States Receive Grants To Boost Regulation of Health Plan Rates
On Monday, HHS announced $46 million in grants to 45 states and Washington, D.C., to help improve and expand their ability to enforce new health insurance industry regulations included in the federal health reform law, the Los Angeles Times reports (Levey, Los Angeles Times, 8/17).
The $1 million grants are the first phase of a five-year, $250 million initiative under the overhaul to help states implement the new regulations, as well as consumer safeguards that would enable states to require pre-approval of proposed premium rates hikes (Aizenman, Washington Post, 8/16).
Reform Law's Limitations on Insurers
Over the next several months, provisions in the reform law will be implemented that would restrict or prohibit various insurance business practices. The reform law requires insurers to:
- Provide health coverage to children younger than age 19 regardless of pre-existing medical conditions;
- Allow dependents up to age 26 to remain on their parents' health policies; and
- Stop charging consumers higher copayments for preventive services, imposing lifetime limits on benefits, or denying benefits or rescinding coverage, except in cases of fraud or intentional misrepresentation (California Healthline, 8/16).
In addition, beginning in 2014, states will be authorized to sanction insurers that unreasonably raise policyholders' rates or exclude them from the subsidized health insurance markets known as exchanges, the Washington Post reports (Washington Post, 8/16).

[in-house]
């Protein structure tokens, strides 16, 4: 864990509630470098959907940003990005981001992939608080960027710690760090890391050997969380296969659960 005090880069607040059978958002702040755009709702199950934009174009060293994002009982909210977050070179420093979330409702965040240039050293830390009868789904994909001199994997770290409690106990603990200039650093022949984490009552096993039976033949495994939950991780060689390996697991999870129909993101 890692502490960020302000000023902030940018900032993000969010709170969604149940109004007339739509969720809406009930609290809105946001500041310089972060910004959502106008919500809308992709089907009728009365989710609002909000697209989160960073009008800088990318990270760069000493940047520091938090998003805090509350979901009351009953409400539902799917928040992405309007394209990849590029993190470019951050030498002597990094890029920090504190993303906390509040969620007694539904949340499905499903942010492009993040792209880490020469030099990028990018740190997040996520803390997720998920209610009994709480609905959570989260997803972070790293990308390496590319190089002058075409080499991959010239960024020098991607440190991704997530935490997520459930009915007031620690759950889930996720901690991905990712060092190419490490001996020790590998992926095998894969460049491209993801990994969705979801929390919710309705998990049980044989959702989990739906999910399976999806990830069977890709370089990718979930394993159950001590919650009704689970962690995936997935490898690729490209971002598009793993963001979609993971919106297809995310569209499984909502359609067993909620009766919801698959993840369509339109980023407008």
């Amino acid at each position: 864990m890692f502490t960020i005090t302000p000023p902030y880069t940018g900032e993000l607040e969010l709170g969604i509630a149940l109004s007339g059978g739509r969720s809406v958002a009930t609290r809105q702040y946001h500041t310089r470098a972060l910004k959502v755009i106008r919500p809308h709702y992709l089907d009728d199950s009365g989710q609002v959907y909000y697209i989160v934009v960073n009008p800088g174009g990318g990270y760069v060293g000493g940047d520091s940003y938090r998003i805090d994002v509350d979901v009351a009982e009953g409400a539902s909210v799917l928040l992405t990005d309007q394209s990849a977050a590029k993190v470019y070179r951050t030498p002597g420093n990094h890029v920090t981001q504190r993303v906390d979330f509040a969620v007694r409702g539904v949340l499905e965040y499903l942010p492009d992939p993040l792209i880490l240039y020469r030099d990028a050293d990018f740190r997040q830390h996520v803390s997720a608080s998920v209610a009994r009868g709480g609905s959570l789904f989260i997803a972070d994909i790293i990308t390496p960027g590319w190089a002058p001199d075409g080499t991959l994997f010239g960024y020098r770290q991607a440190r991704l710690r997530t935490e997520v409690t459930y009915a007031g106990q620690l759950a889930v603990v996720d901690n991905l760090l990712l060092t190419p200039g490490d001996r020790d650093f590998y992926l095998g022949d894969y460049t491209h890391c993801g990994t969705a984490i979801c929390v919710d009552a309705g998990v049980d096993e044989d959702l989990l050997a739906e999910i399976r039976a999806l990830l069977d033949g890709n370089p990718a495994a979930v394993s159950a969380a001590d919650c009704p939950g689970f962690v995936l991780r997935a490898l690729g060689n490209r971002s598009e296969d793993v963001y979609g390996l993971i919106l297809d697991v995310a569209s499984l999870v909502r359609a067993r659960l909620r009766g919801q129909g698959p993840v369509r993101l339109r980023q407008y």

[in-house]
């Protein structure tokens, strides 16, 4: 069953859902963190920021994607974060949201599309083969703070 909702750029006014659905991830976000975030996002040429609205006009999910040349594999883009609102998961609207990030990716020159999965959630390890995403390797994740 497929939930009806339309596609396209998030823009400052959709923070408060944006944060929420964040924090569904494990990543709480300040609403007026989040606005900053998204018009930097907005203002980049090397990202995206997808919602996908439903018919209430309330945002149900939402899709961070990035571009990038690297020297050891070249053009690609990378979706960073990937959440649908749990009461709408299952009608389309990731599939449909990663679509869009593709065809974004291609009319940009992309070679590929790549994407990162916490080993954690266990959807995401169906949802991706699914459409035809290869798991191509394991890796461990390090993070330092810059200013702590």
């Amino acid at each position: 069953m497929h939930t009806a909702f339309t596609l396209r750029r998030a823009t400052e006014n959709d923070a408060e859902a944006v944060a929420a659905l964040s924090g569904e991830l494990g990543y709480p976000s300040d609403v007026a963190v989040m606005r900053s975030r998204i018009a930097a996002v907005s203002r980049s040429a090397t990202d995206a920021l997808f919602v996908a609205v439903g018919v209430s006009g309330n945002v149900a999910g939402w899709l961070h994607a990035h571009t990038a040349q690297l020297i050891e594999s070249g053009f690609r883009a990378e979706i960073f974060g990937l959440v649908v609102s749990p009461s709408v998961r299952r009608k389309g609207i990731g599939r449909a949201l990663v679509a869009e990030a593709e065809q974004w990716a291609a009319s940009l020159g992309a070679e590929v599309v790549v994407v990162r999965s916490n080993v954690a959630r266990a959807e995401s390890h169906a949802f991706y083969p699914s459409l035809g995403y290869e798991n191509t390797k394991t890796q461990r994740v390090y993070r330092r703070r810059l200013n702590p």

Grant Program Details
According to the online summary of the grant program, recipients of the grant money must "require insurance companies to report more extensive information through a new, standardized process to better evaluate proposed premium increases."
In addition, the funding will help 21 states and D.C. "expand the scope of their current review, for example by reviewing and requiring pre-approval of rate increases for additional health insurance products in their state" (CQ HealthBeat, 8/16).
HHS records of the new grant applications show that other states plan to hire actuaries to scrutinize rate filings (California Healthline, 8/16).
The grants were available to all 50 states and the District of Columbia, but five states -- Alaska, Georgia, Iowa, Minnesota and Wyoming -- did not apply. On Monday, HHS Secretary Kathleen Sebelius said the agency would work with those five states to determine why they did not seek the funding (Lentz, Reuters, 8/16).
California plans to use its $1 million grant to improve the collection of data on proposed health insurance rate hikes. The state does not plan to require prior approval of premium increases.
The advocacy group Consumer Watchdog has criticized the state's grant application, arguing that the state's proposal would "prevent, not develop, any effective state regulation of health insurance rates" (Los Angeles Times, 8/17).This is part of the California Healthline Daily Edition, a summary of health policy coverage from major news organizations. Sign up for an email subscription.